Title: Bilingual By Choice: Raising Kids in Two (or More!) Languages
Author: Virginie Raguenaud
Source: Veddma library
Notes: The first eight chapters (out of ten) of this book are devoted primarily to the discussion of why it is beneficial to be bilingual, why it is important to retain your heritage language and teach it to your children, and why being bilingual is not unpatriotic. The author’s target audience is clearly the American readers, and she repeatedly uses Barack Obama’s family as an example of why being bilingual does not imply you are a poor Latino immigrant. It is quite baffling to read about the social and political obstacles people face in the US, since in most European countries and in Canada knowing more than one language is a norm, and is widely recognized as an asset in many areas of life.
If you know that you do want to raise your children bilingual, the only really useful information is contained in the last two chapters of this book. Here is where the author actually suggests some activities you can do to expose your children to the chosen language and culture. Some of these activities are US-specific, some are only available in the most widespread languages such as French and Spanish, and yet others are simply things to do with children to which you can (after some research) provide a running commentary in the target language.
The author also keeps switching the assumption for her statements from being applicable to an immigrant family in which all members have to learn a new language, to an assumption that each parent speaks their own language. The problems arise when among suggestions of what to do with children the assumption is made that the language being taught to them is known to every family member. However, if a family member does not speak that language, things like having family game nights become a not-a-whole-family affair, thus limiting the possibilities of language-related activities to engage in as a family even further.
Some of the interesting suggestions are:
- using the target language to narrate your activities, such as laundry sorting, car repair, gardening, cooking, child’s hobbies etc.;
- stargazing with narration;
- postcard exchange and Skype sessions with far-away family members that speak the language;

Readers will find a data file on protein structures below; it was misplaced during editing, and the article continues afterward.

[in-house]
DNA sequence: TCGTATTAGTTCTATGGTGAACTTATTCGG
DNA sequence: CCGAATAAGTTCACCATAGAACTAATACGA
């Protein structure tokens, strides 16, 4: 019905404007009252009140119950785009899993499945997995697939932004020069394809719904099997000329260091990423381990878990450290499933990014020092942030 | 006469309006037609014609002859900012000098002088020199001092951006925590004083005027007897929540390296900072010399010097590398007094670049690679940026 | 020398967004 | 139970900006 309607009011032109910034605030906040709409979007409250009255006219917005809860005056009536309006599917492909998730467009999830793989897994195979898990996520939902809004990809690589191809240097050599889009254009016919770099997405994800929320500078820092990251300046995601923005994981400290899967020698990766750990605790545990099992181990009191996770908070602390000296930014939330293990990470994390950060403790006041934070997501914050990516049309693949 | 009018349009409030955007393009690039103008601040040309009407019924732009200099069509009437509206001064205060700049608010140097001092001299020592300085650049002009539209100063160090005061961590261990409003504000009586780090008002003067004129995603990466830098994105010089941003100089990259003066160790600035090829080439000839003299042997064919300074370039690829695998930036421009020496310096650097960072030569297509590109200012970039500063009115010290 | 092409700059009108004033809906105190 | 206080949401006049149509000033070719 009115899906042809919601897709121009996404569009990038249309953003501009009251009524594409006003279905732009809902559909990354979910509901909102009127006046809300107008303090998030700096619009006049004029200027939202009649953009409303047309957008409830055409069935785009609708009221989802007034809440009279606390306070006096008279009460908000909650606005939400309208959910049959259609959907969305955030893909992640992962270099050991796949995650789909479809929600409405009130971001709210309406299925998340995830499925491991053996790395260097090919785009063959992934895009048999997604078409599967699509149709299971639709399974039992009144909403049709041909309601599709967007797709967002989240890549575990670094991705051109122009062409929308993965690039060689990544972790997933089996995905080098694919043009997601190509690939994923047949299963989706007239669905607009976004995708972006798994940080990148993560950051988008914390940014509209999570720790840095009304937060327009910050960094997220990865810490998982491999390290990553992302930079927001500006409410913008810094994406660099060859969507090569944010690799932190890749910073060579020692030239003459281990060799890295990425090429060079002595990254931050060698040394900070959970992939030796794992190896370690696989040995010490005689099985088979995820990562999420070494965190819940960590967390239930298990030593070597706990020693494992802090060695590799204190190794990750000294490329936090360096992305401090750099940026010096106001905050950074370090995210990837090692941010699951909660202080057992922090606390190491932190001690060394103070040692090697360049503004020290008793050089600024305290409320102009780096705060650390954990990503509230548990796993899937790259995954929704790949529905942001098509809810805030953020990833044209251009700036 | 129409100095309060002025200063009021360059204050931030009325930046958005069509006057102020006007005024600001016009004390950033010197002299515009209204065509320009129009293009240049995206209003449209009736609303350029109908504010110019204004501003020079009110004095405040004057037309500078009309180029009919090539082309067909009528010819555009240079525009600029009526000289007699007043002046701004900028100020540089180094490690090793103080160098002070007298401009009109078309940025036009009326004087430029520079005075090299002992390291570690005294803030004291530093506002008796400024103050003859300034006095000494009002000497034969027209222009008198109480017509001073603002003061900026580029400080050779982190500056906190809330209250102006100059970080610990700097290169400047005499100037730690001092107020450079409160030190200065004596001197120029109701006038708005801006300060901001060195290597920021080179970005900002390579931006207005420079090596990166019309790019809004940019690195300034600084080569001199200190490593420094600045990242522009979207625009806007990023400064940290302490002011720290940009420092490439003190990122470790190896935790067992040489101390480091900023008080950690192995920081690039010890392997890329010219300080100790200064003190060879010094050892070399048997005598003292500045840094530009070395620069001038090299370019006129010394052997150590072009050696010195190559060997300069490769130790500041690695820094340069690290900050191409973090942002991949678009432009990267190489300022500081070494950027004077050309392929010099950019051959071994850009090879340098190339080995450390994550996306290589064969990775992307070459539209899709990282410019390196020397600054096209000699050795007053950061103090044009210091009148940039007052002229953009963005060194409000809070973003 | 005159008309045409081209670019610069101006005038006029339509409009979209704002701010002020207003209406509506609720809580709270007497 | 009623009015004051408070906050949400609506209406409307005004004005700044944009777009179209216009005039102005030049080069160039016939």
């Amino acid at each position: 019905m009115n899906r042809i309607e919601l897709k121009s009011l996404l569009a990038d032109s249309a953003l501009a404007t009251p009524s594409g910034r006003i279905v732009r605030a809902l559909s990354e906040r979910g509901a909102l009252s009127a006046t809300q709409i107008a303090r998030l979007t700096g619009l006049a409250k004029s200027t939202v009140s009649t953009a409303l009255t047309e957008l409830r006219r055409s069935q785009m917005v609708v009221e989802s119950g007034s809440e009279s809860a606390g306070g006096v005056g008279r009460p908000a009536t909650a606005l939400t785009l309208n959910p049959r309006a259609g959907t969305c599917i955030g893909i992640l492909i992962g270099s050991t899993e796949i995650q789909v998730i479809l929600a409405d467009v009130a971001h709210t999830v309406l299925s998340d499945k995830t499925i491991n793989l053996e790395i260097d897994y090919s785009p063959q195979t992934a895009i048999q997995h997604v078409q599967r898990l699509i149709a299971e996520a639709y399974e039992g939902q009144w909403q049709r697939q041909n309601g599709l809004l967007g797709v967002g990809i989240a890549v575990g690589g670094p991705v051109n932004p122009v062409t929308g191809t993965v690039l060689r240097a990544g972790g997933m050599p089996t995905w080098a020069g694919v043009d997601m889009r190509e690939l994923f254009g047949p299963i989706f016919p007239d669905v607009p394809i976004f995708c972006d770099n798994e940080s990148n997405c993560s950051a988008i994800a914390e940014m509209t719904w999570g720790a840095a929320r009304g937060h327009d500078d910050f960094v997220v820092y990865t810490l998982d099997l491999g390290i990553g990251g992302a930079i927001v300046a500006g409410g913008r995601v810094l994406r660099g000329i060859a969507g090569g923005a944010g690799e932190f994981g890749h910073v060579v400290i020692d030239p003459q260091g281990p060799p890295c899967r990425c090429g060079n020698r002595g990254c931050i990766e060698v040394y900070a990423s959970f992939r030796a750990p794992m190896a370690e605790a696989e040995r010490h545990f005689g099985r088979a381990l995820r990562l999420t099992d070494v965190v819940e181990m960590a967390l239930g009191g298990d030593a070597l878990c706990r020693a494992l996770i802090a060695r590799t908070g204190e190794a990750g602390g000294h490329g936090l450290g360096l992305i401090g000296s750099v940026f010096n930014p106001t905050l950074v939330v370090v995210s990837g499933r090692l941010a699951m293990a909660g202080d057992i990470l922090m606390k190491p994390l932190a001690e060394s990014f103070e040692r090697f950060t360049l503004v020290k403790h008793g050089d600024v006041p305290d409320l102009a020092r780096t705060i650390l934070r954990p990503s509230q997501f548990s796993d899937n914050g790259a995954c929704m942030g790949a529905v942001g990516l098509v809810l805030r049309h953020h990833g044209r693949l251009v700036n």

- bringing the language into the environment: decorating the room with words, putting stickers on household objects with their names, getting placemats with words, putting a saying in the target language on your child’s t-shirt (letting them select the saying), doing sidewalk art;
- bilingual babysitters, hosting an international student, reading bilingual newspapers, participating in essay contests, and family poetry nights;
- entertainment in the target language, including Sesame Street Around the World, films, videos, songs on the child’s iPod, children’s books;
- acquiring bilingual dolls, or a pet that you claim to the child can only speak the target language;
- online activities, such as Internet radio, videos, news, free online courses;
- activities in the community, such as tours of museums, fire stations, hospitals, the zoo, aquarium, farms, construction sites, recycling centre, etc. with a narration by a language speaker;
- free movies at the university in your target language;
- summer language camp, boy/girl scouts;
- trips to the country of the language origin.
The book can benefit from proofreading: there are a few places where the sentences do not make sense due to mixed grammatical tenses. Even on the cover there is a syntax error: I am assuming that the word spelled as “семъя” is meant to be “family” in Russian, which is correctly spelled “семья”. A slight difference that might not be noticeable to a person unfamiliar with the language, but shouldn’t that warrant a proofreading by someone who is?
Overall, I found the book quite repetitive on all the benefits of bilingualism and lacking in practical information on how to actually proceed raising children in more than one language.